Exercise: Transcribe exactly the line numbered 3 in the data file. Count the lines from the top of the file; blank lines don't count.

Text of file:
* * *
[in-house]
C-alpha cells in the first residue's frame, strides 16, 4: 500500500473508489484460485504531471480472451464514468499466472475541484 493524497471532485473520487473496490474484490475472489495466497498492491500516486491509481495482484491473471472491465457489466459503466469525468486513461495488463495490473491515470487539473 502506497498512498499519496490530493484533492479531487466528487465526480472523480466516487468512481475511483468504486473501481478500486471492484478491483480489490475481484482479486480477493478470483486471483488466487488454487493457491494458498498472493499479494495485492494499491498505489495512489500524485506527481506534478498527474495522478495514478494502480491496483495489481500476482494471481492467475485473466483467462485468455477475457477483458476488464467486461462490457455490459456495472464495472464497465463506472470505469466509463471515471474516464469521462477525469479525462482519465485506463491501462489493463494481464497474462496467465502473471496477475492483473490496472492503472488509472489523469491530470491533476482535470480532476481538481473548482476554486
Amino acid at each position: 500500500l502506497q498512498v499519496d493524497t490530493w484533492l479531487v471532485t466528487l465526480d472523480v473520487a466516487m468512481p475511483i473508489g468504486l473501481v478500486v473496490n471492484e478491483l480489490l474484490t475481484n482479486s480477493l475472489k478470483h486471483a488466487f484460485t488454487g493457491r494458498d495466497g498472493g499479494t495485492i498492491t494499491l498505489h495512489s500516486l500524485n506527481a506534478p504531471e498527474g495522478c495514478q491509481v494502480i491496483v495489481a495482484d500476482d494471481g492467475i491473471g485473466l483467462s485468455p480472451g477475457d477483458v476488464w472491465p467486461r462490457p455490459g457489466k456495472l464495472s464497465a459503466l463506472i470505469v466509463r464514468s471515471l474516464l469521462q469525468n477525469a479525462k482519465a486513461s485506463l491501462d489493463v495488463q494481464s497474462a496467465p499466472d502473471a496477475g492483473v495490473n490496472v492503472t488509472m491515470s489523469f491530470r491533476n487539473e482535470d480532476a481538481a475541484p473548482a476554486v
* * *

Amino acid at each position: 500500500l502506497q498512498v499519496d493524497t490530493w484533492l479531487v471532485t466528487l465526480d472523480v473520487a466516487m468512481p475511483i473508489g468504486l473501481v478500486v473496490n471492484e478491483l480489490l474484490t475481484n482479486s480477493l475472489k478470483h486471483a488466487f484460485t488454487g493457491r494458498d495466497g498472493g499479494t495485492i498492491t494499491l498505489h495512489s500516486l500524485n506527481a506534478p504531471e498527474g495522478c495514478q491509481v494502480i491496483v495489481a495482484d500476482d494471481g492467475i491473471g485473466l483467462s485468455p480472451g477475457d477483458v476488464w472491465p467486461r462490457p455490459g457489466k456495472l464495472s464497465a459503466l463506472i470505469v466509463r464514468s471515471l474516464l469521462q469525468n477525469a479525462k482519465a486513461s485506463l491501462d489493463v495488463q494481464s497474462a496467465p499466472d502473471a496477475g492483473v495490473n490496472v492503472t488509472m491515470s489523469f491530470r491533476n487539473e482535470d480532476a481538481a475541484p473548482a476554486v